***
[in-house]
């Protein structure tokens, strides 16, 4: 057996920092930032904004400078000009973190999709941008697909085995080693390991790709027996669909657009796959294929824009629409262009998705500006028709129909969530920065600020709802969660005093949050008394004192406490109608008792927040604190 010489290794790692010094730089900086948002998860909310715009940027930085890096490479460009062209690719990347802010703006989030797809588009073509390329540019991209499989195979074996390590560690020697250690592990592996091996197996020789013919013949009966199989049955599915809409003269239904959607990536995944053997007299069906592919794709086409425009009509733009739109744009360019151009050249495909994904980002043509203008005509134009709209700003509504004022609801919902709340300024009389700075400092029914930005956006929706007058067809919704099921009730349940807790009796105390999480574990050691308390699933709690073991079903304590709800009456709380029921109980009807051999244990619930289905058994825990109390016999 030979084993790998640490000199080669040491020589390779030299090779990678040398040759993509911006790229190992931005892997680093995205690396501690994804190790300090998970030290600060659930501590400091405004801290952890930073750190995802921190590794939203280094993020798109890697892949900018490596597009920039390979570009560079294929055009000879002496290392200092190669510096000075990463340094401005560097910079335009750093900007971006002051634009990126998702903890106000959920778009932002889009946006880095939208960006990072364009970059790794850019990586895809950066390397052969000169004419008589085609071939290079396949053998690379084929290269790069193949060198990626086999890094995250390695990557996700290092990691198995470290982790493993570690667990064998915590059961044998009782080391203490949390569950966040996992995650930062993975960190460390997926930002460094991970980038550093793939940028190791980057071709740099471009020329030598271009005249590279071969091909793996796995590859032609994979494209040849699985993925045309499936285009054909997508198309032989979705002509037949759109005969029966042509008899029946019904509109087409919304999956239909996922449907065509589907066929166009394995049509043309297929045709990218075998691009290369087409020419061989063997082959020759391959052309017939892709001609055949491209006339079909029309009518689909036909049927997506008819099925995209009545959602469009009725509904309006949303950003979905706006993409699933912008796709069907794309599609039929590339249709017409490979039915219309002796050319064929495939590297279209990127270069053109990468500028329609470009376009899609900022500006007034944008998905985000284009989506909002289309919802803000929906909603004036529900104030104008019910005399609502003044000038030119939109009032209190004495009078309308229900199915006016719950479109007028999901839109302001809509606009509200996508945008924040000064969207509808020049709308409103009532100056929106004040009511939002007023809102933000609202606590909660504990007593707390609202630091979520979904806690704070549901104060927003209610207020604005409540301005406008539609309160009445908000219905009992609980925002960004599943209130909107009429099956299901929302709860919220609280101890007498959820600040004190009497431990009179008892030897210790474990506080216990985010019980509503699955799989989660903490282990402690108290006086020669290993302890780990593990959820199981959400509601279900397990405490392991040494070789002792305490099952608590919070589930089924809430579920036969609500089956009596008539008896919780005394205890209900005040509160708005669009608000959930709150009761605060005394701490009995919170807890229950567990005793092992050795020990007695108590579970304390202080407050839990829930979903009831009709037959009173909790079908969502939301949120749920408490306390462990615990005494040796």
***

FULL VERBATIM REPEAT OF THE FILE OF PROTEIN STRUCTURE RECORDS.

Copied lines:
[in-house]
């Protein structure tokens, strides 16, 4: 057996920092930032904004400078000009973190999709941008697909085995080693390991790709027996669909657009796959294929824009629409262009998705500006028709129909969530920065600020709802969660005093949050008394004192406490109608008792927040604190 010489290794790692010094730089900086948002998860909310715009940027930085890096490479460009062209690719990347802010703006989030797809588009073509390329540019991209499989195979074996390590560690020697250690592990592996091996197996020789013919013949009966199989049955599915809409003269239904959607990536995944053997007299069906592919794709086409425009009509733009739109744009360019151009050249495909994904980002043509203008005509134009709209700003509504004022609801919902709340300024009389700075400092029914930005956006929706007058067809919704099921009730349940807790009796105390999480574990050691308390699933709690073991079903304590709800009456709380029921109980009807051999244990619930289905058994825990109390016999 030979084993790998640490000199080669040491020589390779030299090779990678040398040759993509911006790229190992931005892997680093995205690396501690994804190790300090998970030290600060659930501590400091405004801290952890930073750190995802921190590794939203280094993020798109890697892949900018490596597009920039390979570009560079294929055009000879002496290392200092190669510096000075990463340094401005560097910079335009750093900007971006002051634009990126998702903890106000959920778009932002889009946006880095939208960006990072364009970059790794850019990586895809950066390397052969000169004419008589085609071939290079396949053998690379084929290269790069193949060198990626086999890094995250390695990557996700290092990691198995470290982790493993570690667990064998915590059961044998009782080391203490949390569950966040996992995650930062993975960190460390997926930002460094991970980038550093793939940028190791980057071709740099471009020329030598271009005249590279071969091909793996796995590859032609994979494209040849699985993925045309499936285009054909997508198309032989979705002509037949759109005969029966042509008899029946019904509109087409919304999956239909996922449907065509589907066929166009394995049509043309297929045709990218075998691009290369087409020419061989063997082959020759391959052309017939892709001609055949491209006339079909029309009518689909036909049927997506008819099925995209009545959602469009009725509904309006949303950003979905706006993409699933912008796709069907794309599609039929590339249709017409490979039915219309002796050319064929495939590297279209990127270069053109990468500028329609470009376009899609900022500006007034944008998905985000284009989506909002289309919802803000929906909603004036529900104030104008019910005399609502003044000038030119939109009032209190004495009078309308229900199915006016719950479109007028999901839109302001809509606009509200996508945008924040000064969207509808020049709308409103009532100056929106004040009511939002007023809102933000609202606590909660504990007593707390609202630091979520979904806690704070549901104060927003209610207020604005409540301005406008539609309160009445908000219905009992609980925002960004599943209130909107009429099956299901929302709860919220609280101890007498959820600040004190009497431990009179008892030897210790474990506080216990985010019980509503699955799989989660903490282990402690108290006086020669290993302890780990593990959820199981959400509601279900397990405490392991040494070789002792305490099952608590919070589930089924809430579920036969609500089956009596008539008896919780005394205890209900005040509160708005669009608000959930709150009761605060005394701490009995919170807890229950567990005793092992050795020990007695108590579970304390202080407050839990829930979903009831009709037959009173909790079908969502939301949120749920408490306390462990615990005494040796």